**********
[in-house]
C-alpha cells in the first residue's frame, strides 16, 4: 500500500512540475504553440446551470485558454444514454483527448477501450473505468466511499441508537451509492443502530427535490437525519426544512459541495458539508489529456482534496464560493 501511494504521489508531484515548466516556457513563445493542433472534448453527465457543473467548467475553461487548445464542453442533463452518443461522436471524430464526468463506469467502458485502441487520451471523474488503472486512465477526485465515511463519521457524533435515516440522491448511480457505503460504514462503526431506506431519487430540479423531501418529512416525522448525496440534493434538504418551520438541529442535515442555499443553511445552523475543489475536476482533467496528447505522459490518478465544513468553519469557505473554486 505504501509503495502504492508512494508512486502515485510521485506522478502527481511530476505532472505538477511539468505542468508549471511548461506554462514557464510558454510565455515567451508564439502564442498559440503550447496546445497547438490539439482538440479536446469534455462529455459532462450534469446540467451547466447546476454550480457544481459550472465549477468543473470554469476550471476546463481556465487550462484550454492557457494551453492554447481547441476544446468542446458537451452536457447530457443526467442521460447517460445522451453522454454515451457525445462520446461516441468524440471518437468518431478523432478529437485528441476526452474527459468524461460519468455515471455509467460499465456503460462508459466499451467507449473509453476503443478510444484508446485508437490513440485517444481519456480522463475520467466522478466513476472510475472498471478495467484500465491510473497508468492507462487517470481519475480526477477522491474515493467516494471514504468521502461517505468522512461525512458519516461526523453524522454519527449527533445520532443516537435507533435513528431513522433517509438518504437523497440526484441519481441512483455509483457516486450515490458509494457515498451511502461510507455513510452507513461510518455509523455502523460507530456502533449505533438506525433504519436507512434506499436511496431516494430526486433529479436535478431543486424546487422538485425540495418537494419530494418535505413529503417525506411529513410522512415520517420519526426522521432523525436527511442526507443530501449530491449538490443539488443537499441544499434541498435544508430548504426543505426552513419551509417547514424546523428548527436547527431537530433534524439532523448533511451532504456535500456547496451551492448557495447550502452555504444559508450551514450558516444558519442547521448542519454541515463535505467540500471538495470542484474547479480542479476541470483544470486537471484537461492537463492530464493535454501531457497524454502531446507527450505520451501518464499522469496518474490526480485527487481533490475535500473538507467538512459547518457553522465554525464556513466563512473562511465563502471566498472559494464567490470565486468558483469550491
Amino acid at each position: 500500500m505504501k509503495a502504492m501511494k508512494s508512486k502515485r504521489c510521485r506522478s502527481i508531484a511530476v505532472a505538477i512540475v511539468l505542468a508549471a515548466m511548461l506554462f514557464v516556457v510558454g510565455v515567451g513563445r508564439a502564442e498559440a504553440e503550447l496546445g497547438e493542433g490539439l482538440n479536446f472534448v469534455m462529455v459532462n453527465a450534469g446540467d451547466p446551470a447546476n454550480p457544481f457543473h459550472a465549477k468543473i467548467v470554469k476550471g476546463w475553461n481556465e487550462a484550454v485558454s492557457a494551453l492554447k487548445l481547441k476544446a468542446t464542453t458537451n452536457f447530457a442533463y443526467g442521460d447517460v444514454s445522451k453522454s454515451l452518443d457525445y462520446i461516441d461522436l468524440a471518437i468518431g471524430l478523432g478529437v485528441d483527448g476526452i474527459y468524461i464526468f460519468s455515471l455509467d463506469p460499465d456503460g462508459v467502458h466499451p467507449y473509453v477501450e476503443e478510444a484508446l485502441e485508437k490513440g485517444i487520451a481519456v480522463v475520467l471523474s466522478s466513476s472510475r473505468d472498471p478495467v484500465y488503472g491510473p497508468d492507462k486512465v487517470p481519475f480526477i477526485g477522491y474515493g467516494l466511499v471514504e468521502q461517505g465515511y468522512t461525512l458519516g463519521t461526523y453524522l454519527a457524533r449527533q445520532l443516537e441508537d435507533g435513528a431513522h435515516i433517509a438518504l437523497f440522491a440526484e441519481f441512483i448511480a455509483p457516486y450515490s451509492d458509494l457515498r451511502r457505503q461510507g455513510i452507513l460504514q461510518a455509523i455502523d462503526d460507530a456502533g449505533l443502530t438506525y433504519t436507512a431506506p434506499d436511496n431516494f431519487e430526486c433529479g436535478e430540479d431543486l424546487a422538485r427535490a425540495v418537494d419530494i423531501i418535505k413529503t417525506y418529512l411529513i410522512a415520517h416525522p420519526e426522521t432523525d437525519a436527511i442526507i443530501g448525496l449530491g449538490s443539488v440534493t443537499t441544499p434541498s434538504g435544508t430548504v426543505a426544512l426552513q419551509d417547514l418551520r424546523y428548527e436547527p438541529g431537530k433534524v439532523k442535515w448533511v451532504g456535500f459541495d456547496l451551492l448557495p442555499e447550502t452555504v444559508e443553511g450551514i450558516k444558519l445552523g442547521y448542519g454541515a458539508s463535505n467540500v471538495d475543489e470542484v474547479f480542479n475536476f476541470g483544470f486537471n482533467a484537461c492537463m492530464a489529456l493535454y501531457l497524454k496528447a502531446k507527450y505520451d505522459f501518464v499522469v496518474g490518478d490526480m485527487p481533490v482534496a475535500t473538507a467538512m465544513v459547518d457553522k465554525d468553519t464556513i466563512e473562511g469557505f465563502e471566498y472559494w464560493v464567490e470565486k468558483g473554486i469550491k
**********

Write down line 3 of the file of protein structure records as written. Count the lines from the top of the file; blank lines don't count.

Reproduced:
Amino acid at each position: 500500500m505504501k509503495a502504492m501511494k508512494s508512486k502515485r504521489c510521485r506522478s502527481i508531484a511530476v505532472a505538477i512540475v511539468l505542468a508549471a515548466m511548461l506554462f514557464v516556457v510558454g510565455v515567451g513563445r508564439a502564442e498559440a504553440e503550447l496546445g497547438e493542433g490539439l482538440n479536446f472534448v469534455m462529455v459532462n453527465a450534469g446540467d451547466p446551470a447546476n454550480p457544481f457543473h459550472a465549477k468543473i467548467v470554469k476550471g476546463w475553461n481556465e487550462a484550454v485558454s492557457a494551453l492554447k487548445l481547441k476544446a468542446t464542453t458537451n452536457f447530457a442533463y443526467g442521460d447517460v444514454s445522451k453522454s454515451l452518443d457525445y462520446i461516441d461522436l468524440a471518437i468518431g471524430l478523432g478529437v485528441d483527448g476526452i474527459y468524461i464526468f460519468s455515471l455509467d463506469p460499465d456503460g462508459v467502458h466499451p467507449y473509453v477501450e476503443e478510444a484508446l485502441e485508437k490513440g485517444i487520451a481519456v480522463v475520467l471523474s466522478s466513476s472510475r473505468d472498471p478495467v484500465y488503472g491510473p497508468d492507462k486512465v487517470p481519475f480526477i477526485g477522491y474515493g467516494l466511499v471514504e468521502q461517505g465515511y468522512t461525512l458519516g463519521t461526523y453524522l454519527a457524533r449527533q445520532l443516537e441508537d435507533g435513528a431513522h435515516i433517509a438518504l437523497f440522491a440526484e441519481f441512483i448511480a455509483p457516486y450515490s451509492d458509494l457515498r451511502r457505503q461510507g455513510i452507513l460504514q461510518a455509523i455502523d462503526d460507530a456502533g449505533l443502530t438506525y433504519t436507512a431506506p434506499d436511496n431516494f431519487e430526486c433529479g436535478e430540479d431543486l424546487a422538485r427535490a425540495v418537494d419530494i423531501i418535505k413529503t417525506y418529512l411529513i410522512a415520517h416525522p420519526e426522521t432523525d437525519a436527511i442526507i443530501g448525496l449530491g449538490s443539488v440534493t443537499t441544499p434541498s434538504g435544508t430548504v426543505a426544512l426552513q419551509d417547514l418551520r424546523y428548527e436547527p438541529g431537530k433534524v439532523k442535515w448533511v451532504g456535500f459541495d456547496l451551492l448557495p442555499e447550502t452555504v444559508e443553511g450551514i450558516k444558519l445552523g442547521y448542519g454541515a458539508s463535505n467540500v471538495d475543489e470542484v474547479f480542479n475536476f476541470g483544470f486537471n482533467a484537461c492537463m492530464a489529456l493535454y501531457l497524454k496528447a502531446k507527450y505520451d505522459f501518464v499522469v496518474g490518478d490526480m485527487p481533490v482534496a475535500t473538507a467538512m465544513v459547518d457553522k465554525d468553519t464556513i466563512e473562511g469557505f465563502e471566498y472559494w464560493v464567490e470565486k468558483g473554486i469550491k